Welcome to question of the day #198

Eyetools question of the day #198

Over my career, I’ve had about six people present in practice complaining of an eye being uncomfortable with a feeling that something was in the eye.

On slit-lamp examination I found an isolated piece of debris stuck in the corneal endothelium which I was able to remove using a cotton swab after having instilled an ocular anaesthetic. This drug makes the eye feel much better for the patient so they are happy but it also allows you to touch the cornea with the cotton swab and to try and dislodge the foreign body, attach it to the fibres of the cotton and then remove it from the eye. I checked the corneal damage using fluorescein and the blue light on my slit lamp and on two occasions felt it was necessary to provide the patient with chloramphenicol (antibiotic) eye drops for use over the next hours and to prevent opportunistic bacterial infection with a review the next day.

When I observed in an accident and emergency department during my training I saw ophthalmologists, use green needles to dig out stubborn particles that were too deep for retrieval using a cotton swab. In other cases, I saw use of a corneal burr. A battery-powered, handheld and low torque motorised burr. It has been designed to remove foreign bodies from the cornea or sclera of patients. This is like a drill that spins and can be used to remove corneal foreign bodies and/or smooth over the damaged corneal endothelium once the debris has been removed. In these cases, antibiotic eye drops or creams were always advised and in some cases an eye bandage.

For your patient, if you have a slit lamp see if the foreign body is superficial enough for you to remove the foreign body with a cotton swab. If you don’t have a slit lamp or can’t remove the debris advise the patient to go immediately to a local accident and emergency department. From the history, the chance of there being a penetrative foreign body is zero. If the history indicates the possibility of a penetrating foreign body, especially a metallic one, again advise going to an accident and emergency department.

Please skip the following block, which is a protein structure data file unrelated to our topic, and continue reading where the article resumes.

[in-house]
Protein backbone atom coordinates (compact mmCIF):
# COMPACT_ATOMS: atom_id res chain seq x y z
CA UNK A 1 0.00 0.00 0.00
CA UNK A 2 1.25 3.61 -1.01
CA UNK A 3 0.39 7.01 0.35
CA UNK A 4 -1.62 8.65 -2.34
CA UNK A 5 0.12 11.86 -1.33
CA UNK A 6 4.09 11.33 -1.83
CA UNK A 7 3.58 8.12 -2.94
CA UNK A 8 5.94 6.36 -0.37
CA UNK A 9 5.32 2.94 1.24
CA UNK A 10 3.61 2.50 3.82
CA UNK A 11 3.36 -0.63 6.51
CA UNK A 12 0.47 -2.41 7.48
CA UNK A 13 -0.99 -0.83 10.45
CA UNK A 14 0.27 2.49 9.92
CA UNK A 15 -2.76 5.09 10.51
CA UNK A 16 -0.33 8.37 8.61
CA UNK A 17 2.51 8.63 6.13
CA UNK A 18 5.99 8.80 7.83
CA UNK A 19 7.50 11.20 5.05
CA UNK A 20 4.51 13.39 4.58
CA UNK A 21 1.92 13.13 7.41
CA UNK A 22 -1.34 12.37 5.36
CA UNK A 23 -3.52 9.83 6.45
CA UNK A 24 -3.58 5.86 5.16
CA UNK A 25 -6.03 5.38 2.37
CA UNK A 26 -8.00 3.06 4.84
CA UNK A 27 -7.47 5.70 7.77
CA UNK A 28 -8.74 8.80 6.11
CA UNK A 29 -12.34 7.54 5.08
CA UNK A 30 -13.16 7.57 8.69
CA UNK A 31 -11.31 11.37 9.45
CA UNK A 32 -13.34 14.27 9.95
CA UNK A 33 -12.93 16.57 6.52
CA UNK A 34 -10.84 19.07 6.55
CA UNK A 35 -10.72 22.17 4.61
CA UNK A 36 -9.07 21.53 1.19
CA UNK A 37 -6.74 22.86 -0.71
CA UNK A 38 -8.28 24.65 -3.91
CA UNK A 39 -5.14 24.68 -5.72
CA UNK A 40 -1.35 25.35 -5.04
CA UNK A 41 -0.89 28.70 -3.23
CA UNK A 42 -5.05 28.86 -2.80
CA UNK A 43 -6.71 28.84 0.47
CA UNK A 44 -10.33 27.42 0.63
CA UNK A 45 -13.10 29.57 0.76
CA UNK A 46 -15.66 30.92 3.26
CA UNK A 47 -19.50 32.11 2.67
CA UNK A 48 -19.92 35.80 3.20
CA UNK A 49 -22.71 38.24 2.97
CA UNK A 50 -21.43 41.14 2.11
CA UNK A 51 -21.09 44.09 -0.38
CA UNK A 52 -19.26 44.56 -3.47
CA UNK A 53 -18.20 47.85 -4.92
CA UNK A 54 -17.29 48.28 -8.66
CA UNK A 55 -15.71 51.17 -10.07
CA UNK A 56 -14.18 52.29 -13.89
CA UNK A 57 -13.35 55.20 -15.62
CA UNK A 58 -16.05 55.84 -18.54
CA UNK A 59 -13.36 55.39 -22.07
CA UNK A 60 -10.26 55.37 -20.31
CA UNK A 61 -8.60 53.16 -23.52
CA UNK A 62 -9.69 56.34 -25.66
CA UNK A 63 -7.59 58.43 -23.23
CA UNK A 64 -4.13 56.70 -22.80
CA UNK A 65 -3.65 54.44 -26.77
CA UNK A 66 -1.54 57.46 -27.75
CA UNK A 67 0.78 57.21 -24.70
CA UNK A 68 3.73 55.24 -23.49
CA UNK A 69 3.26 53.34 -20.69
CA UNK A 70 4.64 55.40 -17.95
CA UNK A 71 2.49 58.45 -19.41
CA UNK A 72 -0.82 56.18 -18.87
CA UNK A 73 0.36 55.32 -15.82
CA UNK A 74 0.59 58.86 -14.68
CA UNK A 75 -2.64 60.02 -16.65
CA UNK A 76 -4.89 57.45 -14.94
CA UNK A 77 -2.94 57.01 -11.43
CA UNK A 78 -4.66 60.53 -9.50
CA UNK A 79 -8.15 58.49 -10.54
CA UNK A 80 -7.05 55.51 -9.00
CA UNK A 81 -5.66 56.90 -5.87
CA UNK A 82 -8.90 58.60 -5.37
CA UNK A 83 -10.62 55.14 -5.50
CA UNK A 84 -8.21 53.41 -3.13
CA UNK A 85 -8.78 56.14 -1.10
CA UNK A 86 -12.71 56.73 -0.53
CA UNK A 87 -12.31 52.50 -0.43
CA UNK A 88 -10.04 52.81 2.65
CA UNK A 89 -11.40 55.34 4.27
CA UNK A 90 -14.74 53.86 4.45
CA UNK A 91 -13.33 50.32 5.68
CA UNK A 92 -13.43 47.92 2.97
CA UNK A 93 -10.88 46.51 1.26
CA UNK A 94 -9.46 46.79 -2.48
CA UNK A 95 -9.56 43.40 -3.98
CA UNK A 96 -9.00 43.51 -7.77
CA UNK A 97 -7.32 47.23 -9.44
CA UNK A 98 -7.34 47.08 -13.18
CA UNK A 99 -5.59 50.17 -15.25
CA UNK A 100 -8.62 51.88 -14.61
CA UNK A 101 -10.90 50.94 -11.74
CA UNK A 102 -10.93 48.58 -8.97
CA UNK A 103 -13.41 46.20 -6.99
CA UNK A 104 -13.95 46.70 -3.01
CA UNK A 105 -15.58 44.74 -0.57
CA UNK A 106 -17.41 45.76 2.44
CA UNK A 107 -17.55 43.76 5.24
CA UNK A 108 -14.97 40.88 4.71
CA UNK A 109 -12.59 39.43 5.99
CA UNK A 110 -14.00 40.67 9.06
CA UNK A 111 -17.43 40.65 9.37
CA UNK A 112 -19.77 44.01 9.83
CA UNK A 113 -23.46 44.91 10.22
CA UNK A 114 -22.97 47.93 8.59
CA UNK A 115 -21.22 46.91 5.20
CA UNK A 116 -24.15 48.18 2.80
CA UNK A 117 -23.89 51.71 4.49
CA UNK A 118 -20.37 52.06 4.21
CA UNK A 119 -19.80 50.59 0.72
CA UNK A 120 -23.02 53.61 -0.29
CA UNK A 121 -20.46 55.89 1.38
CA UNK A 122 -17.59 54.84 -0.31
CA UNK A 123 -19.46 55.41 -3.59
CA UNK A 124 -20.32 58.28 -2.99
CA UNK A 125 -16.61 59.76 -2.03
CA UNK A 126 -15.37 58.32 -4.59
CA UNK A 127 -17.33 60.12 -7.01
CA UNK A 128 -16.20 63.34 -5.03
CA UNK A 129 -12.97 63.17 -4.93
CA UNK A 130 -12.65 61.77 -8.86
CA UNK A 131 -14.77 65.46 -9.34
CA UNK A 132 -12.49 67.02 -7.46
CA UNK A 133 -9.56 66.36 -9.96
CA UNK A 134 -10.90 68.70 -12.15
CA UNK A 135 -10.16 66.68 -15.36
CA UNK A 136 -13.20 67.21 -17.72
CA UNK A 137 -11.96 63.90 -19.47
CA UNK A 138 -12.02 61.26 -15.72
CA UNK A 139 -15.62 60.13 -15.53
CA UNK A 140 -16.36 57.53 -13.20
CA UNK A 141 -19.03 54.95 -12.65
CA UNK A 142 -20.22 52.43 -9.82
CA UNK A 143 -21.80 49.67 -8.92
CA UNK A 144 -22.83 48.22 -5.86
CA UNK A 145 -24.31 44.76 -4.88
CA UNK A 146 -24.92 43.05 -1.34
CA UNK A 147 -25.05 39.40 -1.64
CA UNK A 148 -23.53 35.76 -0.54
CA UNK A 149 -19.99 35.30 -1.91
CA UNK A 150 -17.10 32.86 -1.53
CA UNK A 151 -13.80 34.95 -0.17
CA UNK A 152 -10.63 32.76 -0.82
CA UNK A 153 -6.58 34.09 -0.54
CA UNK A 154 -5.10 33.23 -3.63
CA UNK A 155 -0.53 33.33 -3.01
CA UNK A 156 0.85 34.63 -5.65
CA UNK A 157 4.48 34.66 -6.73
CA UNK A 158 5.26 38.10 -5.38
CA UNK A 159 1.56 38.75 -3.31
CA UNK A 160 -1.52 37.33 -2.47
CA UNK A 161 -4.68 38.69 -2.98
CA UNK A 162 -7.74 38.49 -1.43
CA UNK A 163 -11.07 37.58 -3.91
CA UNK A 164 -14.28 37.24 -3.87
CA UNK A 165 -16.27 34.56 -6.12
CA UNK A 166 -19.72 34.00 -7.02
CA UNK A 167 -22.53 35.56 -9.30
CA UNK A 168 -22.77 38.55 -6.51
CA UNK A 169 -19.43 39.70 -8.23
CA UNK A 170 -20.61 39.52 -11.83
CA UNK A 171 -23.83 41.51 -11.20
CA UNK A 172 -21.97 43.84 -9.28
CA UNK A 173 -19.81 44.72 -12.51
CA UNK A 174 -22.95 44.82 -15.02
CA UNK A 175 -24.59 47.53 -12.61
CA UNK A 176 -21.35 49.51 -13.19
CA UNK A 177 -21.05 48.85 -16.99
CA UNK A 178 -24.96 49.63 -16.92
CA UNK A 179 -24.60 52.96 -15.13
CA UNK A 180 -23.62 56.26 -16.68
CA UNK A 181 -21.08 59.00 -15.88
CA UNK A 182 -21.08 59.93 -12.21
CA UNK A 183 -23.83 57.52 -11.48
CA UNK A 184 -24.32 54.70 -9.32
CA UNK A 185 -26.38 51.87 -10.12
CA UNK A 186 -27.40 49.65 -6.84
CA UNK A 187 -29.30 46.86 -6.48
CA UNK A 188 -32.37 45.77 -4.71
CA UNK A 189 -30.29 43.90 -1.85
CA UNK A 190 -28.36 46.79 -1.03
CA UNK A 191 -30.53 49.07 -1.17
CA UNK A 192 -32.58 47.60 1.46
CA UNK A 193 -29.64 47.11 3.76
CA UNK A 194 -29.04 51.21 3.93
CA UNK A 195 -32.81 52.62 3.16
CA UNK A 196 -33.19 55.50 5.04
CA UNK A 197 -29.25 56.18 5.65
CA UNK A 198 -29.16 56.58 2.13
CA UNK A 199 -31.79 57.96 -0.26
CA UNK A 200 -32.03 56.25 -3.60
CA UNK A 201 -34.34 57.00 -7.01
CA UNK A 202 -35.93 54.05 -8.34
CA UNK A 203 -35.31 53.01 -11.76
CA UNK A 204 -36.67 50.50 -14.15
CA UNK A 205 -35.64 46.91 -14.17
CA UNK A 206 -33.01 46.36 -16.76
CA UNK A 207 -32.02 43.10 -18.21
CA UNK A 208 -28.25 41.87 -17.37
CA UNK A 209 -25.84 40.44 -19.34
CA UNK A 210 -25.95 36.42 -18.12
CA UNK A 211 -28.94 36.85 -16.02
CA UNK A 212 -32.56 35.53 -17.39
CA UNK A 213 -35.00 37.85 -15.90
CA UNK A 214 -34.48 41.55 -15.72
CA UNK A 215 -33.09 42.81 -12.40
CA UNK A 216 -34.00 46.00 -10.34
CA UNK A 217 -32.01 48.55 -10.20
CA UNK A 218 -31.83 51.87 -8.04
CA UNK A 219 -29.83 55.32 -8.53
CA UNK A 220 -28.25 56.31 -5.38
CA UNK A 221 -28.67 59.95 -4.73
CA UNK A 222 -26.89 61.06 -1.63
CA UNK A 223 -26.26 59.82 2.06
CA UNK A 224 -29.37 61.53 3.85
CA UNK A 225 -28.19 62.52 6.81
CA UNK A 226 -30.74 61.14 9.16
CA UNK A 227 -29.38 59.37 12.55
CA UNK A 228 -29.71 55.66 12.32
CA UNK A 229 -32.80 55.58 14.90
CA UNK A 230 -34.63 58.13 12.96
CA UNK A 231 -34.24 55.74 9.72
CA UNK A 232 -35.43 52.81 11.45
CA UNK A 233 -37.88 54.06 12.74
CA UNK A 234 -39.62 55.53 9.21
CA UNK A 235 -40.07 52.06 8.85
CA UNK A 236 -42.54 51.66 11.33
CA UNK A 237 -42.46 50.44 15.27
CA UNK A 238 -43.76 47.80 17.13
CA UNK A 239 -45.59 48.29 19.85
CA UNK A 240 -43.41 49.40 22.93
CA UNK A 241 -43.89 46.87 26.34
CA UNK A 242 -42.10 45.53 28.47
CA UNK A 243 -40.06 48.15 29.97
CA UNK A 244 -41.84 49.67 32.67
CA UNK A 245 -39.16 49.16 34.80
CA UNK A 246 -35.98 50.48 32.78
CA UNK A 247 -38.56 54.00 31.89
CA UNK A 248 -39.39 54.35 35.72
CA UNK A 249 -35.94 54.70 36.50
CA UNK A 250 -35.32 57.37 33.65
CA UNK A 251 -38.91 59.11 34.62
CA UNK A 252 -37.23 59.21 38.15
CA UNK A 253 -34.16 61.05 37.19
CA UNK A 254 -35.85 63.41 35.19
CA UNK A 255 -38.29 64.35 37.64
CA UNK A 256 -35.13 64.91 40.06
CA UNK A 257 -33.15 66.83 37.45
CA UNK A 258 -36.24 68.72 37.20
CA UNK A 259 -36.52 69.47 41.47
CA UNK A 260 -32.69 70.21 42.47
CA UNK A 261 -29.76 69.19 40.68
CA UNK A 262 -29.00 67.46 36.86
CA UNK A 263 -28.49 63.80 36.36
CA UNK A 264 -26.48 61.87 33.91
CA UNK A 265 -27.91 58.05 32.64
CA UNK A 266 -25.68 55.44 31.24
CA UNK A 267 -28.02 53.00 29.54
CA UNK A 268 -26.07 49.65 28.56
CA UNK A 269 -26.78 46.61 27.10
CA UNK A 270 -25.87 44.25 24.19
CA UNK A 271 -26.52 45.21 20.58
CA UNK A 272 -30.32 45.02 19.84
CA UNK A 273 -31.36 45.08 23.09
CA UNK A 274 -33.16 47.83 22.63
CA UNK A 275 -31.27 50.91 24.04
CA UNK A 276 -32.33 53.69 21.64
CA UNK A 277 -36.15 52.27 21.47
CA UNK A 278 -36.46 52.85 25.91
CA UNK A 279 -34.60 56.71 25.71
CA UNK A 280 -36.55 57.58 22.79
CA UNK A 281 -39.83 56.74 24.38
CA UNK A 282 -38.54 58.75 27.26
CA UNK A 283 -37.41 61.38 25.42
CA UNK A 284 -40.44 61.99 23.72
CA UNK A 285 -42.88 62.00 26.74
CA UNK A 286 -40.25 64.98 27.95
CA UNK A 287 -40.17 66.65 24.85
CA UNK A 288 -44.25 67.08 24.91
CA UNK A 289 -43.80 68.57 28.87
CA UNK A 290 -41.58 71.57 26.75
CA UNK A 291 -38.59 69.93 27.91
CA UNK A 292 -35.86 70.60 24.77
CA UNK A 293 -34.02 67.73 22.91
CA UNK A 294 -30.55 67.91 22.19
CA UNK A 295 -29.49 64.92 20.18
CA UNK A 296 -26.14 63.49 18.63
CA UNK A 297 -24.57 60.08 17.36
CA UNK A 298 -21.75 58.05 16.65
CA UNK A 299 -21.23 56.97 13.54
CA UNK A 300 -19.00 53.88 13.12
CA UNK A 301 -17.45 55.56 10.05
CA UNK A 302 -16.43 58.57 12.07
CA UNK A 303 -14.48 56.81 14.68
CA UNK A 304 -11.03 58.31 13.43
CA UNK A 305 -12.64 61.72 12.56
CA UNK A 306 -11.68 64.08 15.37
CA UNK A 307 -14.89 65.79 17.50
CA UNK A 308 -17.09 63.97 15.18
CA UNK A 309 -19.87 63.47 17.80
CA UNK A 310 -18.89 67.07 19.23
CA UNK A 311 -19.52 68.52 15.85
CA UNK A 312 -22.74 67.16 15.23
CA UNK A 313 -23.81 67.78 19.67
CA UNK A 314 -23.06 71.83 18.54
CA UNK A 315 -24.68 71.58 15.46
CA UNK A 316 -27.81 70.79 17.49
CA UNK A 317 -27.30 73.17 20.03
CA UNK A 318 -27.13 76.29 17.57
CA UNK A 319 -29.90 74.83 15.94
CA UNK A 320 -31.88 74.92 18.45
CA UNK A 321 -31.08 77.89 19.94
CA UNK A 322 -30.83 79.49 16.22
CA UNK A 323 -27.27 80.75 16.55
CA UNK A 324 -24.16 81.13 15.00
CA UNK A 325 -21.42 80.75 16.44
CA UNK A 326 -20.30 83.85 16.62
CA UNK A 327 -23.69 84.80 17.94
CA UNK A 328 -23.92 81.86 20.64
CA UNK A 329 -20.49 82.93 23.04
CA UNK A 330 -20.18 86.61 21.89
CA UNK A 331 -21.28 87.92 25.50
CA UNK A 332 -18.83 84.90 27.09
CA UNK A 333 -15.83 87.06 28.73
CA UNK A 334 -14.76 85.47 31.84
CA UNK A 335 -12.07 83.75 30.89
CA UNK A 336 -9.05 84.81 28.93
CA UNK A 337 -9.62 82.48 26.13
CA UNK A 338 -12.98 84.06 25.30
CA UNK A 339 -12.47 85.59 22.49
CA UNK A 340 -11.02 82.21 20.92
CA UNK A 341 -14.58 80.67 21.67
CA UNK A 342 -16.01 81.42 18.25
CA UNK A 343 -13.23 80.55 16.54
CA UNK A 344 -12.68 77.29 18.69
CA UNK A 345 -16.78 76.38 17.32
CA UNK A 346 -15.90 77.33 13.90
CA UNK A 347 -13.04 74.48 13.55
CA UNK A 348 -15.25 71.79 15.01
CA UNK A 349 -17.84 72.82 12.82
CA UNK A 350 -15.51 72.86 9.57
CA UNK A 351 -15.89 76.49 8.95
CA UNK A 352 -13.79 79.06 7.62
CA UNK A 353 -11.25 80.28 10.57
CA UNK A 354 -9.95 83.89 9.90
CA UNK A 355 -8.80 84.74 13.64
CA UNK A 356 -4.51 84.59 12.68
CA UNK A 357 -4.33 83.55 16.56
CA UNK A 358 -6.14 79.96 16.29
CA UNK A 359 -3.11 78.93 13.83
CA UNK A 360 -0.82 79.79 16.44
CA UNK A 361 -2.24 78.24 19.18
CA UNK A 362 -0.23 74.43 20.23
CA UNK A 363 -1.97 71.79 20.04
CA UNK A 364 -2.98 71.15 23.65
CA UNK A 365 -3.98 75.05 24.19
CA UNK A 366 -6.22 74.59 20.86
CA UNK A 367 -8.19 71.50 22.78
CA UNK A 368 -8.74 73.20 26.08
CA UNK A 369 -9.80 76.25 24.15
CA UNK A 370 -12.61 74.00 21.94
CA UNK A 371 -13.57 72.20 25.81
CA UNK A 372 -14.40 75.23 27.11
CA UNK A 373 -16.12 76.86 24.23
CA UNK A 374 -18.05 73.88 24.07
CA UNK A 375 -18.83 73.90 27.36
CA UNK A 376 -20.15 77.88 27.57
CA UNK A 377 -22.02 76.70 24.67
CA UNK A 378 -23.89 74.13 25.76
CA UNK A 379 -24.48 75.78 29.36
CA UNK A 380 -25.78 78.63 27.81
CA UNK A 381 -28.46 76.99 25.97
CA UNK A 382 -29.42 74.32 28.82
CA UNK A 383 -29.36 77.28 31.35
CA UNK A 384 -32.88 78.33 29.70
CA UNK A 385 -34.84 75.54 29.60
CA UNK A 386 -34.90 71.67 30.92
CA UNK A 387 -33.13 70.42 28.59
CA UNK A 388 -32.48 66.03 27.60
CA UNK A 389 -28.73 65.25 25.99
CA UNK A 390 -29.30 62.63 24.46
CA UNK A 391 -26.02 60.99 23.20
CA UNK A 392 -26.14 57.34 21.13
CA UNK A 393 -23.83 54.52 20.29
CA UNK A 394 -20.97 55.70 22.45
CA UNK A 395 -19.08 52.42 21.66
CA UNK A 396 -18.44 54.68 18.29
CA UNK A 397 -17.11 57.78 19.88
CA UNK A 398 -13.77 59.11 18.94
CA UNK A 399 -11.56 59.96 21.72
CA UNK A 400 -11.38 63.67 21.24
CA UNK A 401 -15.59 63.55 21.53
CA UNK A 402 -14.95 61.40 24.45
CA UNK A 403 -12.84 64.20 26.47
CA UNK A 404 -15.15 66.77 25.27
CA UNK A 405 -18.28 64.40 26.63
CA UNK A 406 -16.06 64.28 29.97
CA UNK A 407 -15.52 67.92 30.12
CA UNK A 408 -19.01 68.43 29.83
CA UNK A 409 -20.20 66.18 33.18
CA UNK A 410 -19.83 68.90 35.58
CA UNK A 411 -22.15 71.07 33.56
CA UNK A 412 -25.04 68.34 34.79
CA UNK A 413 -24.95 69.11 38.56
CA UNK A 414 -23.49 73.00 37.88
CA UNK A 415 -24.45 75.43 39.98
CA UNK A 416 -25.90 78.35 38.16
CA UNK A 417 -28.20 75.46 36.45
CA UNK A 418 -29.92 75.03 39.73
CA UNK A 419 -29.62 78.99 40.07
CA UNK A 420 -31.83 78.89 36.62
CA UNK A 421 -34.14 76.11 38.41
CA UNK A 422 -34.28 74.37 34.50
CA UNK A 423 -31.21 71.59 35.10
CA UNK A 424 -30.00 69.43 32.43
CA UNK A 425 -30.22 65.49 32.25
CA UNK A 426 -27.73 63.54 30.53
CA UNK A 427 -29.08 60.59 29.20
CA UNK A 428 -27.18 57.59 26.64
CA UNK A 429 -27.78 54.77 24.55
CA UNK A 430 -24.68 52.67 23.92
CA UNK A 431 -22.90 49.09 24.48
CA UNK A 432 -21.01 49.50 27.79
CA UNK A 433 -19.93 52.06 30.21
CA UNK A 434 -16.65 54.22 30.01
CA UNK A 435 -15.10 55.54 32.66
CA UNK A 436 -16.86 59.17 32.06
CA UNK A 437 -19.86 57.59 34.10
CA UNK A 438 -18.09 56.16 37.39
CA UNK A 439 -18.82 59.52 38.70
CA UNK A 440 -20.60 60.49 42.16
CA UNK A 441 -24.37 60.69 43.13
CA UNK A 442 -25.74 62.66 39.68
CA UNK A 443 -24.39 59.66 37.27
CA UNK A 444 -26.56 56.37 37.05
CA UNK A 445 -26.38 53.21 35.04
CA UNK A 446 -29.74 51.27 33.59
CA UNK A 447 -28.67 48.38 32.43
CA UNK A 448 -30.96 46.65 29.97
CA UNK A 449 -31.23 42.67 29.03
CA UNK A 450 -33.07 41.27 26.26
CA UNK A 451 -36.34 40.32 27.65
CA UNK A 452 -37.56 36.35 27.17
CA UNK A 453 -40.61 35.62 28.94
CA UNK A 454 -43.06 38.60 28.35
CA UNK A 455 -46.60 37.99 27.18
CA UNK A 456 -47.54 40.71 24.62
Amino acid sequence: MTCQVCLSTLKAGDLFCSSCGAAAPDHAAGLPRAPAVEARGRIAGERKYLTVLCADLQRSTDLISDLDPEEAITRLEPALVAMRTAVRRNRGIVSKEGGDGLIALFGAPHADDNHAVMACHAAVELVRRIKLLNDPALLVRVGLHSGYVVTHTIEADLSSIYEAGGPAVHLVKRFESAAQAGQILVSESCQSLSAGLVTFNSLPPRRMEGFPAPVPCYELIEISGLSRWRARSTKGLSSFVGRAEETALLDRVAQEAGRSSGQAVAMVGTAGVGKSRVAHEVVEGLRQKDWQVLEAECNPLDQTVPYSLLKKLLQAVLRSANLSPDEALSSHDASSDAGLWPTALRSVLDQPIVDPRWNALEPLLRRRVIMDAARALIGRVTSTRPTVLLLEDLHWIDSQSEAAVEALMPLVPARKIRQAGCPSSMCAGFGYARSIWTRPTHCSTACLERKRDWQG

If you can remove the foreign body check for staining using fluorescein and blue light and check for a rust ring. Measure visual acuity and note your actions and findings in the clinical records. If there is a rust ring then this must be removed and an ophthalmologist has to do this.

If there is no rust ring and you are licensed to supply antibiotic eye drops or cream then do so and review the next day with the caveat of telling the patient to come back or go to accident and emergency if the eye should worsen. If you can’t prescribe antibiotics advise the patient to purchase some from a pharmacist or obtain a prescription from their general practitioner.

Do the best you can for your patient but know the limits of your skills and equipment and don’t hesitate to seek the help of another eye specialist.